I recently started writing every day.
Since doing so, my life as a startup founder has become significantly easier. I’ve become increasingly happier, level-headed and a lot of good things have come our way as a result of writing (including revenue).
Now I should caveat this blanket statement I just threw out with a few things about my situation:
1. I’ve been writing for my entire life (usually not every day)
2. I really enjoy writing and I’m told I’m at least decent at it
3. I run a small startup with my cofounder
4. I publish most of what I write
So the extent to which this post rings true for you may depend on those factors.
The good news is both 1 and 2 don’t really matter since you’ll get better really quickly. Point 3 is just to state that we’re still early and small, so if you’re running a 50 person startup you may not see the same level of results. Point 4 might affect you if you only write for yourself, which is still amazing and you’ll get a lot out of it, but maybe not everything I talk about here.
If you CAN relate to me, then you should build a habit of writing every day. Here’s how it’s helped me in building a startup:
As a founder it’s very likely that you have a lot going on in your head and in your business at any given time.
You’re juggling the challenges in front of you, the lessons behind you, the bigger vision and everything in between all up in your brain.
Add to the mix that you’re probably working a lot of hours and you start to see how your brain is working on overdrive at all times.
There are two ways to get ideas out of your head and clear your mind: meditation and writing.
Meditation is a temporary (but amazing) fix. Writing things out is more permanent. You are putting the thought down on paper and making it tangible.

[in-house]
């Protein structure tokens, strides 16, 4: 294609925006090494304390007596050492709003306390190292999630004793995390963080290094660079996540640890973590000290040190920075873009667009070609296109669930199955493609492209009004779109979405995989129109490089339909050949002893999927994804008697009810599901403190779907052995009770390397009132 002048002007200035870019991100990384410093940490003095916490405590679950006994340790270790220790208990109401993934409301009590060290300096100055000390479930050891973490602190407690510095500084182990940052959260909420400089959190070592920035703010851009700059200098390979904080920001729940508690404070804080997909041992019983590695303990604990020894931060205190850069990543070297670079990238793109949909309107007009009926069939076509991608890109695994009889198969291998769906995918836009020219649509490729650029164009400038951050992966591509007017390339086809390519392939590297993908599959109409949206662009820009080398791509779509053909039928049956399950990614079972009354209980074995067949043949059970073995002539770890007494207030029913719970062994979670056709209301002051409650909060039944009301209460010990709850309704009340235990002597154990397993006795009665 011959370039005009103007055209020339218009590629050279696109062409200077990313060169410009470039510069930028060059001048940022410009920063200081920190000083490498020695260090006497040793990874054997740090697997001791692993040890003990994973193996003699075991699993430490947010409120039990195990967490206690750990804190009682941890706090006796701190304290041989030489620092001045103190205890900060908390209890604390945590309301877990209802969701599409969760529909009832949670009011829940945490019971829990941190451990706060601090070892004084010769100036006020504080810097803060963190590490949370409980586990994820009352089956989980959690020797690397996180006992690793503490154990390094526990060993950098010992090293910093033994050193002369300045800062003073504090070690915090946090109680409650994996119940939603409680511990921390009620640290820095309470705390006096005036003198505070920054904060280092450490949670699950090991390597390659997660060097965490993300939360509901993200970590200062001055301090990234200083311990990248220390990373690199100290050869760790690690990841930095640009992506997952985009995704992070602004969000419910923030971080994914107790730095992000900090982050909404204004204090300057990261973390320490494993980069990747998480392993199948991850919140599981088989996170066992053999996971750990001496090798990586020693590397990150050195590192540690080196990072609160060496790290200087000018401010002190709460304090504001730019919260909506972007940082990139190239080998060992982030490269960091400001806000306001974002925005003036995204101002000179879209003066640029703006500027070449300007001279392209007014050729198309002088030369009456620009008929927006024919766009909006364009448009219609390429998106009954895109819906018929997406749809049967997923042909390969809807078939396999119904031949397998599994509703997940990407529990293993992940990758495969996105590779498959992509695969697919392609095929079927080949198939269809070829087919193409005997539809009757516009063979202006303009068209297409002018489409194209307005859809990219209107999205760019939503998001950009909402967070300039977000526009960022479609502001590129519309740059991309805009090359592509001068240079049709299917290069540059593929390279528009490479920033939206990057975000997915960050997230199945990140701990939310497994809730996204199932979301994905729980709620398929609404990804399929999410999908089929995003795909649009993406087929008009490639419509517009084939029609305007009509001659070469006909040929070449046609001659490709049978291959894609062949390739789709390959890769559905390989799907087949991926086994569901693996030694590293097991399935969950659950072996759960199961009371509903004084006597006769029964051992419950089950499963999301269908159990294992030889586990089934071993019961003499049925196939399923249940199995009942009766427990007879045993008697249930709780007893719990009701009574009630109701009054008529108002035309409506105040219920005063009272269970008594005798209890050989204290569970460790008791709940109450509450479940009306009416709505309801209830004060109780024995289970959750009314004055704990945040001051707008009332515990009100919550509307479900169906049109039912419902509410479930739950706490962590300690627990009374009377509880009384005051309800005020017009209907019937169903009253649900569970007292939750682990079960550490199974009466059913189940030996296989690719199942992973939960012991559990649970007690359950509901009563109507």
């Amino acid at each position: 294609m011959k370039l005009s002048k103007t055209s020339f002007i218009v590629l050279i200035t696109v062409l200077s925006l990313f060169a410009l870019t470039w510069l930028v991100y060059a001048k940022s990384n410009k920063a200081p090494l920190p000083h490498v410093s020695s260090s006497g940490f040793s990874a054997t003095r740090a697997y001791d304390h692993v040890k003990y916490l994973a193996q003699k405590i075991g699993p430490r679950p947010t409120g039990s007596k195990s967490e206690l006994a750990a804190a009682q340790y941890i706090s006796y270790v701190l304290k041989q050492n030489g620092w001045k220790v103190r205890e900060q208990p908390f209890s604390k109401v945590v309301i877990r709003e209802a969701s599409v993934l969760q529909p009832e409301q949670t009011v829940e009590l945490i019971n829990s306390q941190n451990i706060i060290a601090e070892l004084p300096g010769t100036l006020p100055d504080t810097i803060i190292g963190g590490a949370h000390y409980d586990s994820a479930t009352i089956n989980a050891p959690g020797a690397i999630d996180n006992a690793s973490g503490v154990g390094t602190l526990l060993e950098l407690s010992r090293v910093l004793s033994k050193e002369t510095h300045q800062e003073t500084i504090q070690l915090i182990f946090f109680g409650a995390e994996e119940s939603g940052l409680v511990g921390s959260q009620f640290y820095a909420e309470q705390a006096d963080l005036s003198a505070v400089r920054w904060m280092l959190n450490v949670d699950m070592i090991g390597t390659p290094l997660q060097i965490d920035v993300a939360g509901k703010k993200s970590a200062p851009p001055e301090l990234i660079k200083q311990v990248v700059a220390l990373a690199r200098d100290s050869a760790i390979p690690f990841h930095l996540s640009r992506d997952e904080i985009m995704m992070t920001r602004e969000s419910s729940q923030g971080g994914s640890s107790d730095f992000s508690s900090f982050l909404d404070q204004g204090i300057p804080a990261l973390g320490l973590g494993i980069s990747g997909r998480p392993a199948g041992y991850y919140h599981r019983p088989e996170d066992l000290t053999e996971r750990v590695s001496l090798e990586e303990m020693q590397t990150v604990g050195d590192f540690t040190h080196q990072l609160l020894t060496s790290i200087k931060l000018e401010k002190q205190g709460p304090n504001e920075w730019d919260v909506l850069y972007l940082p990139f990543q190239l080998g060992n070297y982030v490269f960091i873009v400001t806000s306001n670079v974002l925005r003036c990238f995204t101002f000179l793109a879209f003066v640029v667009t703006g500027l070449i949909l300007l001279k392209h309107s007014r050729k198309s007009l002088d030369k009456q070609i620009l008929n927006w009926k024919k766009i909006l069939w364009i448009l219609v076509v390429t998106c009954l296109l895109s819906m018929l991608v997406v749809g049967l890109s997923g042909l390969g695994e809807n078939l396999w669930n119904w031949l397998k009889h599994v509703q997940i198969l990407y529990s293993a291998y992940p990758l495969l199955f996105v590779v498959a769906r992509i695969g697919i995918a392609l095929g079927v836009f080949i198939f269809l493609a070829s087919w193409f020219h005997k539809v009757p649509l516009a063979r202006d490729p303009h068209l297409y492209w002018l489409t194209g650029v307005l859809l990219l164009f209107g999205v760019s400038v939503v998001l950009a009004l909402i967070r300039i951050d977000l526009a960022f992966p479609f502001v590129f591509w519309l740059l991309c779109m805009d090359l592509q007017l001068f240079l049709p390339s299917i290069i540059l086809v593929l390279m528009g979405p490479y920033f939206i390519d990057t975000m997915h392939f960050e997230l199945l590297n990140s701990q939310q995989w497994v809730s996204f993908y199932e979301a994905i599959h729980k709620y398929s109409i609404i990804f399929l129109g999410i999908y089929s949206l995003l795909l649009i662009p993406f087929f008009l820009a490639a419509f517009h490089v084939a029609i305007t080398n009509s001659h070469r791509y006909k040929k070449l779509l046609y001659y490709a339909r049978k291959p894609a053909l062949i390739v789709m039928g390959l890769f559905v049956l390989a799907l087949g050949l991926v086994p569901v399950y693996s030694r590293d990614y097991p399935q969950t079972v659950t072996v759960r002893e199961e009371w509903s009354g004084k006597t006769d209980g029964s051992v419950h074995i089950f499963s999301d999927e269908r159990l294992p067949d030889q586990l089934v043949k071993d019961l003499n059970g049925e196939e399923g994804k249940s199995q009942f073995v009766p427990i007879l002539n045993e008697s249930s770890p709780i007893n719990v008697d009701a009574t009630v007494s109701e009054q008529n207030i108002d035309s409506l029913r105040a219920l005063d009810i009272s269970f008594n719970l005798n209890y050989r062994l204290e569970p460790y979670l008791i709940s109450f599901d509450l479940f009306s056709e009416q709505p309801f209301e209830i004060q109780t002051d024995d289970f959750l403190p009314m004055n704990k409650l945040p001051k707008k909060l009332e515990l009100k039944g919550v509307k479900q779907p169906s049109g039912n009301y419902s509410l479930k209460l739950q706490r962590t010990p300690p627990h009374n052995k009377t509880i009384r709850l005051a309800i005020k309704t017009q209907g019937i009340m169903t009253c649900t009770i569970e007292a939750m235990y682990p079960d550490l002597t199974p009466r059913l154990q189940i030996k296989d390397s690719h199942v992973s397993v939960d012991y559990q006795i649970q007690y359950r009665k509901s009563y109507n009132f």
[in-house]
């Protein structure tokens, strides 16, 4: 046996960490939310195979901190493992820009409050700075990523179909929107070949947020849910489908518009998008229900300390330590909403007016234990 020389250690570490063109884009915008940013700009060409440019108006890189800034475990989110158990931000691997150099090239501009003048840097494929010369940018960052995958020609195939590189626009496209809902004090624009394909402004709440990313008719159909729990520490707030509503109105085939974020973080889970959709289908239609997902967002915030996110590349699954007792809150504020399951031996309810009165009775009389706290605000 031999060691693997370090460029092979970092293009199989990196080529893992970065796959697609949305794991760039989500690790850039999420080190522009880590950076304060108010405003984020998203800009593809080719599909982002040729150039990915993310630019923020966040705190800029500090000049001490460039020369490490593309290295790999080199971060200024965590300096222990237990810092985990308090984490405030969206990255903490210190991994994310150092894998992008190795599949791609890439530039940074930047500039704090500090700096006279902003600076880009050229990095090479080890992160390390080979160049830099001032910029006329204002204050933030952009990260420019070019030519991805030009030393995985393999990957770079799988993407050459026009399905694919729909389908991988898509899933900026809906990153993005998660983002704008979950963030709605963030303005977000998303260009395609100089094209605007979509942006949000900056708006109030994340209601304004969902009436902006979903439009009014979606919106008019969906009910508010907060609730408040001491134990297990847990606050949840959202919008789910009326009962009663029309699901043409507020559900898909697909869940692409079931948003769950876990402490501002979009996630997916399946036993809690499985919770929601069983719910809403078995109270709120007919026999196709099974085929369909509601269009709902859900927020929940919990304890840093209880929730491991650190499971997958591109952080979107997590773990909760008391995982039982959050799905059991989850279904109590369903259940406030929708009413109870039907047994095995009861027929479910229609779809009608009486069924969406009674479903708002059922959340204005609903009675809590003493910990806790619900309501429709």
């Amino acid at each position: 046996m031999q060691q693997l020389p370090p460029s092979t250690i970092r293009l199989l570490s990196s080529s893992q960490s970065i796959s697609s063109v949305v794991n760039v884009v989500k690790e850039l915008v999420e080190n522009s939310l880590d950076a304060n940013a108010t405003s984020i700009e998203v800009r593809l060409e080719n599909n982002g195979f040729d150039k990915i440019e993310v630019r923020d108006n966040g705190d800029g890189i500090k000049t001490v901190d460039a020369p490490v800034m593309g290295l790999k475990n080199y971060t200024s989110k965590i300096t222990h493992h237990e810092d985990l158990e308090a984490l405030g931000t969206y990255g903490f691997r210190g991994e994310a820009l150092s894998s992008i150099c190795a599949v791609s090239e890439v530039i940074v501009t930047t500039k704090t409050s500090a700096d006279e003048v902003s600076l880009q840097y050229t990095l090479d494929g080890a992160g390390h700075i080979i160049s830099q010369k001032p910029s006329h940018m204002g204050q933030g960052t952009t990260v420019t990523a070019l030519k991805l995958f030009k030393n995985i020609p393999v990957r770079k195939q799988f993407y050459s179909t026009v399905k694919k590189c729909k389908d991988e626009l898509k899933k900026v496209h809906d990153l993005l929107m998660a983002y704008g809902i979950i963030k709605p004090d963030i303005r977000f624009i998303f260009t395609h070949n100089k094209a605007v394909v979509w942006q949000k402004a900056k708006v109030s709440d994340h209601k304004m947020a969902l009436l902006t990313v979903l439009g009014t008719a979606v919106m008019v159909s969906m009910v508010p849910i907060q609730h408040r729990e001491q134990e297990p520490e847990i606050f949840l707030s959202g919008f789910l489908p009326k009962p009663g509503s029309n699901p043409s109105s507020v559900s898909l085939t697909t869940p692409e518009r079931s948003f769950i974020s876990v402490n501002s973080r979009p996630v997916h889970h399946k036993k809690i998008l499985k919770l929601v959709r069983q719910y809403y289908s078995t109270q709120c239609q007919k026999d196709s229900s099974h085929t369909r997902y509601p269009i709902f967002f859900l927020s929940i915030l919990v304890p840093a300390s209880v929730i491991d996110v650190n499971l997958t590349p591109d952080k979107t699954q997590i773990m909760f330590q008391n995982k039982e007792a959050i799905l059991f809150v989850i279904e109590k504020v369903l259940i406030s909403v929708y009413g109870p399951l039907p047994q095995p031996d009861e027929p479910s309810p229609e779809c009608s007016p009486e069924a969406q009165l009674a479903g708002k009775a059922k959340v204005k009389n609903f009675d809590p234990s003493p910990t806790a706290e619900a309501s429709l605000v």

After writing out your thoughts, they’ll be defines and clear, meaning your brain doesn’t have to figure it out anymore.
Key benefit for founders: you become less stressed by all the things going on.
In addition to getting the idea out of your head you’ll also gain a better understanding of that idea.
You’ll be surprised by how much you already know.
The problem is our thoughts are irrational and inaccurate. Our words are specific. Writing forces you to think through a vague idea.
You’ll learn what you really believe. You’ll learn what you love and hate about an idea. You’ll start to see different angles and perspectives.
Key benefit for founders: Get smarter about the challenges you’re facing and the ideas you have.
If you have a business that needs to reach people on the internet and you’re not thinking about content, you’re doing it wrong.
Content is everywhere. It’s your website, your blog, how you speak to people about your company, the story you tell and every word that you or your company put out into the public.
Writing every day means you become a content machine. You can churn out posts for your blog, articles for other publications and copy for website.
When you can create content regularly, you can create surround sound (a phrase my friends Rob and Emily taught me) where people start to see your brand everywhere. You improve your brands credibility when people see it over and over again.